It has been apparent for some time that the health crisis caused by Covid-19 is triggering problems in all other corners of life. Most notably, economists predict that we are entering a phase which will mirror the Great Depression. Across the globe, businesses are struggling to keep afloat as people remain confined to their homes.
The Monaco Economic Board has kept a keen eye on the situation in the Principality, as experts predict that neighbouring city Nice has lost €3 billion since the beginning of lockdown. To match personal stories to the various figures floating around online, Monaco Tribune spoke to local business owners in Monaco to see how they are coping.
Caroline Olds, Caroline Olds Real Estate
About Caroline Olds Real Estate
I opened my company ten years ago, and now we are based on rue de Millo in the Condamine. I have six great girls in my team, who are all extremely dedicated and professional. We do a lot of business with the English speaking community in Monaco, having many contacts and potential clients come to us from London. However, we deal with Monegasques too as we sell and rent residential and commercial properties. I have been working in the region for more than 20 years, with more than 35 years of experience now.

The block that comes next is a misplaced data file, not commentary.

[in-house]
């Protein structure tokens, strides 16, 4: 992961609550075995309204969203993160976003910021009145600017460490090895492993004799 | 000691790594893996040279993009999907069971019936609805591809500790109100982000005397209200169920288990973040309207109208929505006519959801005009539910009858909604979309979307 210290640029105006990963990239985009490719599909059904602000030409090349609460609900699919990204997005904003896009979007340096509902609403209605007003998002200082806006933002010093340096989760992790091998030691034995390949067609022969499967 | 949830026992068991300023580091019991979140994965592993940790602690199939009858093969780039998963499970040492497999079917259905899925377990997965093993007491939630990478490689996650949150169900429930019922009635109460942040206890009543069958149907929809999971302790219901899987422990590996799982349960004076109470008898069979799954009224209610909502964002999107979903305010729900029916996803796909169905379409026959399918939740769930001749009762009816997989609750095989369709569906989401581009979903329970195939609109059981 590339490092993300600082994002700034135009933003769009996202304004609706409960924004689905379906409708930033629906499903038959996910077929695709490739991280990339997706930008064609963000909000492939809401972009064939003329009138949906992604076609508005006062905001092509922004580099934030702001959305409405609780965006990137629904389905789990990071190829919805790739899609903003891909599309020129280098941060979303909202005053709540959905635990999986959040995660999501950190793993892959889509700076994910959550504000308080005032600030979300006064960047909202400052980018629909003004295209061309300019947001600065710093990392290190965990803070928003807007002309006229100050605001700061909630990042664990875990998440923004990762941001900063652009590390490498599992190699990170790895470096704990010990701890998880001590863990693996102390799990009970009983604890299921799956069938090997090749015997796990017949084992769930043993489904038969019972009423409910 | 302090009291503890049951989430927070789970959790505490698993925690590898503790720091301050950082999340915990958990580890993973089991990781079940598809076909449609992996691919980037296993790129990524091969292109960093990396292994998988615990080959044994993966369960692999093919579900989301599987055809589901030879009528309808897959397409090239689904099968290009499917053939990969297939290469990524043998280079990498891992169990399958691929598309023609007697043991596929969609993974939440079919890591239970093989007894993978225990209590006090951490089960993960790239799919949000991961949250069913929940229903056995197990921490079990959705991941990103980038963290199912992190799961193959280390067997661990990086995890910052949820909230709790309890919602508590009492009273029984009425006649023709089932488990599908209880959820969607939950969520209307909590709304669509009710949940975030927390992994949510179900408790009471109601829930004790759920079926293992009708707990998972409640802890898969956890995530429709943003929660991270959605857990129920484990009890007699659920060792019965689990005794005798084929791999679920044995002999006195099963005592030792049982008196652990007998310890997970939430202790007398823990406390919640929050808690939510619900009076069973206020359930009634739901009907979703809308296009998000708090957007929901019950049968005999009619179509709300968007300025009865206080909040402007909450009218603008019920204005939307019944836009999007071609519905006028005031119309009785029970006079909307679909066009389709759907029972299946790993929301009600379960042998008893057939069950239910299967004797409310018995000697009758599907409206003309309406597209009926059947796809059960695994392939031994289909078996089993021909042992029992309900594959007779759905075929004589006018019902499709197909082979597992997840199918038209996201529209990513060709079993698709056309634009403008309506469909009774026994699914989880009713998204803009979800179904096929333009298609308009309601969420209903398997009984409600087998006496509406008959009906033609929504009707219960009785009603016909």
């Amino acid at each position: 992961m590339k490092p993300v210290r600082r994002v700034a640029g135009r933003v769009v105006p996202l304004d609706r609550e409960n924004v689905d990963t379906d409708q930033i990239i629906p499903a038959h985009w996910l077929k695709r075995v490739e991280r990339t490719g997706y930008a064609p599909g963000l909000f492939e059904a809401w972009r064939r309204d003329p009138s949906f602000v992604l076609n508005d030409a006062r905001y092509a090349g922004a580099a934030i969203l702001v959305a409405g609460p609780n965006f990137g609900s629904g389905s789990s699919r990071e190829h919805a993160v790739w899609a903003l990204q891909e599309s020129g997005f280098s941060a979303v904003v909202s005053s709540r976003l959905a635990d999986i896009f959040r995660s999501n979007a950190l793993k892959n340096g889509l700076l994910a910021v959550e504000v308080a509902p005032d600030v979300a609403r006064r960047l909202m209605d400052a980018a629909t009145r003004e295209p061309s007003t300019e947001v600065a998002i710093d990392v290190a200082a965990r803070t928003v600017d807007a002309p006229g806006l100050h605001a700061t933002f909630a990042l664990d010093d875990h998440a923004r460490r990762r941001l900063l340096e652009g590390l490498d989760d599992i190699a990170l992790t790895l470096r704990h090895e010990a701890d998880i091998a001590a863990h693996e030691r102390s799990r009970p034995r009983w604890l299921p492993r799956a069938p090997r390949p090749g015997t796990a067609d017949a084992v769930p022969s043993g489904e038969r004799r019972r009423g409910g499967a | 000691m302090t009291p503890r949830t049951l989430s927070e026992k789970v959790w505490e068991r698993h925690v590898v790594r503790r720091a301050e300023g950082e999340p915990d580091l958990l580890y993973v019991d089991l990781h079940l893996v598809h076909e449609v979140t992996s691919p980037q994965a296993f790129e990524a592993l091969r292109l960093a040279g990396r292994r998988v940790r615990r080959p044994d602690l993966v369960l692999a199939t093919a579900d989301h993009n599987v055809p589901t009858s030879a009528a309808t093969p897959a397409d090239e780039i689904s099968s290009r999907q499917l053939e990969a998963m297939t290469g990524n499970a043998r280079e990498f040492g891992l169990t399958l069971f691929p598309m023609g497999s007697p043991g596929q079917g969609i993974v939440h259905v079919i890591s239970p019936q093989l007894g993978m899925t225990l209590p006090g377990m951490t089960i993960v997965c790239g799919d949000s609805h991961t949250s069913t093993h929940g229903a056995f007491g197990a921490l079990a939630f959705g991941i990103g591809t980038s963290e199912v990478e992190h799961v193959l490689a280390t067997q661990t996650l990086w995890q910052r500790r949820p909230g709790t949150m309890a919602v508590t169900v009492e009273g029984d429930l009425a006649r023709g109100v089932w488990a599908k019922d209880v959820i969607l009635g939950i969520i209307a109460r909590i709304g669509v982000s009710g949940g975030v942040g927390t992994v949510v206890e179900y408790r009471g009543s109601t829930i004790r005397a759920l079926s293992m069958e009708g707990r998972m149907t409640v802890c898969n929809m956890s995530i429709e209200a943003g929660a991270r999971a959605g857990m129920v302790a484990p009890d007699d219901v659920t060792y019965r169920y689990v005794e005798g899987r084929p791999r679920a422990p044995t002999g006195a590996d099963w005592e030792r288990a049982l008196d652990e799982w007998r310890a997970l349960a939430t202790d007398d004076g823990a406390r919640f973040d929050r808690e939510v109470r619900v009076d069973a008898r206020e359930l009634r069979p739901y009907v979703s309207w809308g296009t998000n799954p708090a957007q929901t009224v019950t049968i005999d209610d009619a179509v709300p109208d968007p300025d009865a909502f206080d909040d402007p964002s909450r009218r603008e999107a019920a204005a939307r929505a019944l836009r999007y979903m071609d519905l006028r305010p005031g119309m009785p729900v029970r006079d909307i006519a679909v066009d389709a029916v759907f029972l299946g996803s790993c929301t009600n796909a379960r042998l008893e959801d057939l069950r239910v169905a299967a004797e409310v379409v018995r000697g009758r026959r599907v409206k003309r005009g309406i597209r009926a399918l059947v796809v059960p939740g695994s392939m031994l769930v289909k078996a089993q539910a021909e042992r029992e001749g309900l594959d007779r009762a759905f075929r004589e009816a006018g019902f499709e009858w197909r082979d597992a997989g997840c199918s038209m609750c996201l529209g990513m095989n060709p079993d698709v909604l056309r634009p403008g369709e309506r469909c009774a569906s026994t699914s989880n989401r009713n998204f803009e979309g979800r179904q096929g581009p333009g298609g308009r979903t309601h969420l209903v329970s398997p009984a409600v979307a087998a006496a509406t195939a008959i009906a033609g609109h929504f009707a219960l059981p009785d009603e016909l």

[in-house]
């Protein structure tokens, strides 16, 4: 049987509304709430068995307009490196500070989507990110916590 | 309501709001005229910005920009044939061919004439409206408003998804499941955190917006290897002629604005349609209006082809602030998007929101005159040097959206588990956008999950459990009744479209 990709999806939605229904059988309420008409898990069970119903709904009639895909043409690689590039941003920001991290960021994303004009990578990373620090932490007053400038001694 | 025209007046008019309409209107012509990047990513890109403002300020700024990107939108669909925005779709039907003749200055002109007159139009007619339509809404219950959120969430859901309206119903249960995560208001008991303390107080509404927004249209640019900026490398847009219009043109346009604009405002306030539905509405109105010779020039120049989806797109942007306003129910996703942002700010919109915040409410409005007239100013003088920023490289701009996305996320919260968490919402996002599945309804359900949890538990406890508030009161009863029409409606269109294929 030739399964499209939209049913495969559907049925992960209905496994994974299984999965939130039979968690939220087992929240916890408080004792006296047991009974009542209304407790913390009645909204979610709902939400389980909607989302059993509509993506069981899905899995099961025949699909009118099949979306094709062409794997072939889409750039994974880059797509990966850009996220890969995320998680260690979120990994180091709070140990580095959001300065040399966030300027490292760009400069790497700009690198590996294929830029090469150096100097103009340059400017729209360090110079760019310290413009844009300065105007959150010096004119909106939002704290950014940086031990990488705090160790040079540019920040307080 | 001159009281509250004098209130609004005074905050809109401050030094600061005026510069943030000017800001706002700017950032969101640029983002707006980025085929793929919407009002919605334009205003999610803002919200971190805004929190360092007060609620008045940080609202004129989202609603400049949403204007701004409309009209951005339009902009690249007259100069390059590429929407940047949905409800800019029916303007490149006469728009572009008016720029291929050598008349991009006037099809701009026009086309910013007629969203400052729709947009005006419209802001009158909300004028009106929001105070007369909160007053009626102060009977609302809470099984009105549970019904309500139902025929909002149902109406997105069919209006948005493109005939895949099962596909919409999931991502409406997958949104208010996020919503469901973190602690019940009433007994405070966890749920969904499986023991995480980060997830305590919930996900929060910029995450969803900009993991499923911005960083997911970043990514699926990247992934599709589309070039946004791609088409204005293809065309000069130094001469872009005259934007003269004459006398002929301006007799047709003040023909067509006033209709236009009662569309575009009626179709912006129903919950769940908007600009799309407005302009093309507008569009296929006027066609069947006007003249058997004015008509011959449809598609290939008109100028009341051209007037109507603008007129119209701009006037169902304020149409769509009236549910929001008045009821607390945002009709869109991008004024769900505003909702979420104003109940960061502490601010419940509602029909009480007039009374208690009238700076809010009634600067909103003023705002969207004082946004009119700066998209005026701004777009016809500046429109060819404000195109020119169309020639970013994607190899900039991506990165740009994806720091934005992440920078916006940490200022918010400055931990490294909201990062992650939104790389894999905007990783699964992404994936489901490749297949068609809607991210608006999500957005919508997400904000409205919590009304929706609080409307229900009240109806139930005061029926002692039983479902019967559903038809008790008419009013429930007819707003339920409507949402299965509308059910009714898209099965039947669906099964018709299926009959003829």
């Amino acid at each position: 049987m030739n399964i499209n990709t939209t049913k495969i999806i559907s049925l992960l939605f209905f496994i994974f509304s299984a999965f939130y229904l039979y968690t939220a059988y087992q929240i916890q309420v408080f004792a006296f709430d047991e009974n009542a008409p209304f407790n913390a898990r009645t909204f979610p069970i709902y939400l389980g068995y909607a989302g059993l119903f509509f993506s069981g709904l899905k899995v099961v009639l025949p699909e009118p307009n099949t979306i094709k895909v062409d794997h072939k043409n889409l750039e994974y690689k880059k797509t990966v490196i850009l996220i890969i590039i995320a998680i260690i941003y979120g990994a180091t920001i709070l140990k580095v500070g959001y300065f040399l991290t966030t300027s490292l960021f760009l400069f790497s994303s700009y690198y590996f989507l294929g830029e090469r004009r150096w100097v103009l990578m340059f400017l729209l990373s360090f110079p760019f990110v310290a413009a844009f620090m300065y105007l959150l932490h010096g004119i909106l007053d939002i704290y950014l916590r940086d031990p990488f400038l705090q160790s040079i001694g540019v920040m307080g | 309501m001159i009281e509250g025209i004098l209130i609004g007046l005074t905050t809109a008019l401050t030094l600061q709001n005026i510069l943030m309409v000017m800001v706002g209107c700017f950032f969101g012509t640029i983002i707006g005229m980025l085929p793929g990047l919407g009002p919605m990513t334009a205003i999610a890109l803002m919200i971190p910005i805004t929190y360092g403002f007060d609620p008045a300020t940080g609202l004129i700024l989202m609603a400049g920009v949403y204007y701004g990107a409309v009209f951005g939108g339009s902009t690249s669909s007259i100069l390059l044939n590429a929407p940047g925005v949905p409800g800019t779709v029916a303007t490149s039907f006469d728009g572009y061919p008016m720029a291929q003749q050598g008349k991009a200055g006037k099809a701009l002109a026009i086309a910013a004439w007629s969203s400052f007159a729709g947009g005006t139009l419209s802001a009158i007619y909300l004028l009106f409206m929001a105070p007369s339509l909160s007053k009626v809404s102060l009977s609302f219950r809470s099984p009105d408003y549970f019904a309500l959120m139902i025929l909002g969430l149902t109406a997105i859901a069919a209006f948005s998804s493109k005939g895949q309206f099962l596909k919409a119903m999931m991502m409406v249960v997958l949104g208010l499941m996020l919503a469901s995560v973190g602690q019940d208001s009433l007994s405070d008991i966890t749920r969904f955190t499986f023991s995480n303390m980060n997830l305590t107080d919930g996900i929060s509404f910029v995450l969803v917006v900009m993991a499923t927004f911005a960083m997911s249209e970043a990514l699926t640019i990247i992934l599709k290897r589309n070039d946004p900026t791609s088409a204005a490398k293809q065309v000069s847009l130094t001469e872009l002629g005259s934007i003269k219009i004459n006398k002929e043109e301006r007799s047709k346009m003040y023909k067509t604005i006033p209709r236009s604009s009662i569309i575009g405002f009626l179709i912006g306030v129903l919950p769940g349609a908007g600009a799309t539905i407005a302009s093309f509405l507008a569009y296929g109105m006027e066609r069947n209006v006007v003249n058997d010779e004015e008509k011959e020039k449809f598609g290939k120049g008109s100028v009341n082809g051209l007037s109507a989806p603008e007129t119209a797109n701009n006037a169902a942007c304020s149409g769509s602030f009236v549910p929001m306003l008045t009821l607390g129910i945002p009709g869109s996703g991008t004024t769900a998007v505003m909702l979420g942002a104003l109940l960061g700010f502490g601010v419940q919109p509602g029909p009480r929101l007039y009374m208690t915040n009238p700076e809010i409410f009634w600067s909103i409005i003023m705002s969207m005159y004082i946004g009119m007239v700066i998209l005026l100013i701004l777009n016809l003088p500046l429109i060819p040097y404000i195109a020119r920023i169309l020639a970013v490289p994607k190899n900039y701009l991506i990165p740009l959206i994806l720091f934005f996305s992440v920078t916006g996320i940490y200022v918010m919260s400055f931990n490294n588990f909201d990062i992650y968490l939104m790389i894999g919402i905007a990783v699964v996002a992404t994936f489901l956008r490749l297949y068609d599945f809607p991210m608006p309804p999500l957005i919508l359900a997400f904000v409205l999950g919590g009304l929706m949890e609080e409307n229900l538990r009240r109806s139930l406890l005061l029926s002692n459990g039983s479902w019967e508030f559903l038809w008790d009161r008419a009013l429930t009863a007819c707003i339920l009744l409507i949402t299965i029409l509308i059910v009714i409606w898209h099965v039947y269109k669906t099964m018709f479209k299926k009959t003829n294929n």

Life under lockdown
I’ve personally enjoyed taking a break from the high pressure and hard work that has taken up my life for many years. I’ve been able to exercise more, cook, spend time with my children, read. I have, of course, helped some of my clients and friends who are in higher-risk groups, or alone, with shopping, deliveries and general day to day tasks like the post over the past weeks. I’m now very keen to get back to work and my routine as soon as possible, hopefully on 3rd May.
Support provided by the Principality